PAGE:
Um, and speaking of alien objects. In 2017, the Pentagon first confirmed the existence of the Advanced Aerospace Threat Identification Program (AATIP), a government operation launched in 2007 to collect and analyze info on “anomalous aerospace threats” from “advanced aircraft fielded by traditional U.S. adversaries to commercial drones to possible alien encounters.” … In some cases, pilots — many of whom are engineers and academy graduates — claimed to observe small spherical objects flying in formation. Others say they’ve seen white, Tic Tac-shaped vehicles. Aside from drones, all engines rely on burning fuel to generate power, but these 'vehicles' had no air intake, no wind and no exhaust.

To consider in context: It's been 25+ years since any new techs were announced from the various Defense Department Skunk Works. Used to be, we’d get some kind of revelation, e.g. stealth bombers, at least once per decade, showing something for our tax dollars. I do know things are at least marginally farther along than we are told, when it comes to hypersonics, lasers, and ABM abilities, though by how much? 

Another piece to the puzzle. Some years ago the National Reconnaissance Office gave NASA two Hubbles. Yes, two Hubble Space Telescopes. Well, not quite. They were the optics-guts of obsolete Earth observing spy satellites, and we thus discovered that the Hubble had been a “beard” for the spysat program, all along.  The gift put NASA in a bind – getting two billion-dollar spacecraft for free is nice, unless you don’t have the quarter of a billion it would take to repurpose them for real science.  One of them has been repurposed now and will launch soon as a great new mission -- WFIRST -- but it took a while. (I visited the WFIRST lab-correlate while at NASA Goddard, last week.)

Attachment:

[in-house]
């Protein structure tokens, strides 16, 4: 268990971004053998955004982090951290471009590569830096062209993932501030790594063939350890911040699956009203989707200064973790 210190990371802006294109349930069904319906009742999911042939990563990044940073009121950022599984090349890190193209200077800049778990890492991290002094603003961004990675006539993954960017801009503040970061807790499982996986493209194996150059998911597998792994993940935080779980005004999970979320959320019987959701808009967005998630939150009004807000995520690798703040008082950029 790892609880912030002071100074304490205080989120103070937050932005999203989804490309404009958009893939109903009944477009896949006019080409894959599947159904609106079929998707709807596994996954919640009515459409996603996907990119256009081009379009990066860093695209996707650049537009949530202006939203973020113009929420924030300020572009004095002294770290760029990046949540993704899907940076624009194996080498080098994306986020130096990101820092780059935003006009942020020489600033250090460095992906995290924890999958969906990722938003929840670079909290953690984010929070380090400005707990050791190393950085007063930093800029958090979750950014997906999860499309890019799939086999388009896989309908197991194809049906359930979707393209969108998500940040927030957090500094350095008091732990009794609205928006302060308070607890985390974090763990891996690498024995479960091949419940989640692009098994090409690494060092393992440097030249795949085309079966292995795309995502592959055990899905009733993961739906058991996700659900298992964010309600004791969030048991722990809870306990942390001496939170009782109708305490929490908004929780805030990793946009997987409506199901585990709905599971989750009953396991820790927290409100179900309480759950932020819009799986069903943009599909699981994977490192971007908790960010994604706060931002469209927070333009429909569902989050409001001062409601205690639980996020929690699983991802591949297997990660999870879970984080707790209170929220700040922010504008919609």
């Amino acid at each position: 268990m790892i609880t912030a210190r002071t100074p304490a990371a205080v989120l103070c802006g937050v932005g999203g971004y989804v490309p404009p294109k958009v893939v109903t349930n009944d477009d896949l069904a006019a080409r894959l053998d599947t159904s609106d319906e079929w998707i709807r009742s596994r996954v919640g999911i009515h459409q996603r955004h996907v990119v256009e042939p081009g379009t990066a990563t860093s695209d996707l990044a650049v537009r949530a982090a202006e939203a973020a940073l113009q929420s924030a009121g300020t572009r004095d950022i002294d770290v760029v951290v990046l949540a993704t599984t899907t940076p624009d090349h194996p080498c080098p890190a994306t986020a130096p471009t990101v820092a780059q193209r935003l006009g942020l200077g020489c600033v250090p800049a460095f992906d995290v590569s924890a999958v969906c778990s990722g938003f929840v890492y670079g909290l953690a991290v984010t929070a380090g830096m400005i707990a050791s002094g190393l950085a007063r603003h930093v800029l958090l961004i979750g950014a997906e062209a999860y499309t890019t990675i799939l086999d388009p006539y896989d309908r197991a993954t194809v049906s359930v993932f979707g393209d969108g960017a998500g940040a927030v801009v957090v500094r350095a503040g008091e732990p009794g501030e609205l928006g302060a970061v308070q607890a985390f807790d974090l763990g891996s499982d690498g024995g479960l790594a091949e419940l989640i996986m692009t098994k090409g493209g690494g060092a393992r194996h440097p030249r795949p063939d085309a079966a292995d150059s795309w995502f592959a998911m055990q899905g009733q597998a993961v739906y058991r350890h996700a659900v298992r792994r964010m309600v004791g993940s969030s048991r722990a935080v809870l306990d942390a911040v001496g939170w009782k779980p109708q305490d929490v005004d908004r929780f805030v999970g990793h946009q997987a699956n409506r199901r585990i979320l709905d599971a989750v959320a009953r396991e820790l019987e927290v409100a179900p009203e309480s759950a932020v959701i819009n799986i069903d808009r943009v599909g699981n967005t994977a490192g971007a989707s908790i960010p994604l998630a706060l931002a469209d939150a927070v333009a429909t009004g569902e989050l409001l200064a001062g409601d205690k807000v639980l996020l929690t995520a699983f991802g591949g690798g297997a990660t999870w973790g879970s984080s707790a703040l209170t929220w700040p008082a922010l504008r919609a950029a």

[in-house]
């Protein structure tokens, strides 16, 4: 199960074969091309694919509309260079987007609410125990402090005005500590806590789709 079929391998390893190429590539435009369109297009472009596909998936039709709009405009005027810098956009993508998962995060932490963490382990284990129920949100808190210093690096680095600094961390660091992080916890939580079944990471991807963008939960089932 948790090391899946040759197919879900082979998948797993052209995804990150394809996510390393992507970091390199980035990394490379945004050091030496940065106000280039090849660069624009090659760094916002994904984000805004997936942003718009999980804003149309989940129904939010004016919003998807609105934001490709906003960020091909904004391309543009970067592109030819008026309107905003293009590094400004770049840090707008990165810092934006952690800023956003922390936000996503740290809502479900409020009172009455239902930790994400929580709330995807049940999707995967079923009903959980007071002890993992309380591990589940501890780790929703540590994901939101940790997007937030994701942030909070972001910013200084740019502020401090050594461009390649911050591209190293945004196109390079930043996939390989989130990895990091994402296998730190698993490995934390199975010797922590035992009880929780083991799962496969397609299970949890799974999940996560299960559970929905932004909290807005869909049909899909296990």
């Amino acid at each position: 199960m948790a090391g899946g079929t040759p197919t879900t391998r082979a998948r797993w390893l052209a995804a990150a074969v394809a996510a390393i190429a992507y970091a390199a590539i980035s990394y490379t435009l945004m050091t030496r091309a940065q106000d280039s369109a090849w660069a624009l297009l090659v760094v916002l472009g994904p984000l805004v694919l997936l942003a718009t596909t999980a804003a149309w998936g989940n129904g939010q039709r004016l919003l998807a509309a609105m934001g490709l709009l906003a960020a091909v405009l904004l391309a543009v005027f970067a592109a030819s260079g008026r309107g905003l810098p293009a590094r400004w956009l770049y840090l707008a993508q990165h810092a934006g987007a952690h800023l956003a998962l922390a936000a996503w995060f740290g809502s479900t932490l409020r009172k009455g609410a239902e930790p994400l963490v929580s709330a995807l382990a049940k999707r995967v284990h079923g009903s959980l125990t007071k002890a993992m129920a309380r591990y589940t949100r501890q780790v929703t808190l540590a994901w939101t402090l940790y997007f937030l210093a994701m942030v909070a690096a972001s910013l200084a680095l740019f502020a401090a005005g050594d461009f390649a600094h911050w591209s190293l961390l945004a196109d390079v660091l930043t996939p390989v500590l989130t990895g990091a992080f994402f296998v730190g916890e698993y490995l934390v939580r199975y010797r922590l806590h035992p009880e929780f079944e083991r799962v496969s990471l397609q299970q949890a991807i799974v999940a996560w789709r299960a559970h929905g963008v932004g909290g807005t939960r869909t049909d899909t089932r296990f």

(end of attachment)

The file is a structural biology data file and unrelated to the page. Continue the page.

But the lesson is clear. Stuff goes on, behind the scenes. Some “wasted” funding may have only been diverted (see my old novella “Senses, Three and Six” from my collection The River of Time). Some civilian events or endeavors may be (partly) “beards.” And yes, I have a theory about these "sightings" that you've likely not seen anywhere ;-)

Above all, we need to pray and hope that members of our defender caste really are (as I believe) nearly all devoted public servants and not how Fox-and-ilk portray them – as Deep State enemies of the people.


== Inspirational perspectives ==

I'm a fan of Isaac Arthur’s series of podcasts about the vast range of ambitious endeavors we might pursue… if we manage to get past the mewling panic of ankle-grabbing troglodytes in our own species. He’s covered a vast range of topics, including “uplifting animals to sapience.” And there are times when I find he makes unwarranted assumptions – e.g. the silly concept that the Moon has copious “resources” readily accessible with current technology. (Baloney.) Still, it’s amazing stuff, vividly delivered, sometimes inspiring and even eye-popping.  Here’s one of the most-amazing, from a science fictional perspective, on Orbital Rings.

Plywood delivery drones that cost just a few hundreds of dollars may soon be deployed for re-supply missions for the Marines.

Wanna personal flying machine? “GoFly, the $2M+, two-year global competition to create a safe, quiet, and ultra-compact personal flyer, just awarded prizes to five teams across the globe for their winning prototypes. (via Peter Diamandis.)

I’ve long touted the Age of Amateurs — the skyrocketing of hobbies and avocations that prove the very opposite of the “decadent-lazy” accusation often hurled at modern citizens. See now these citizen science expeditions.

British system pre-cools air that’s been compressed during hypersonic flight so it can safely be used in a hybrid jet-rocket engine, potentially paving the way for a single flight to orbit space plane.


== Not just another anti-loony rant, but a forecast! ==

Okay, I can’t help myself. Here is a reprint of my earlier prediction that a jingoist, flag-waving, U.S.-only-yay! Mission to repeat Apollo would very soon become international’d.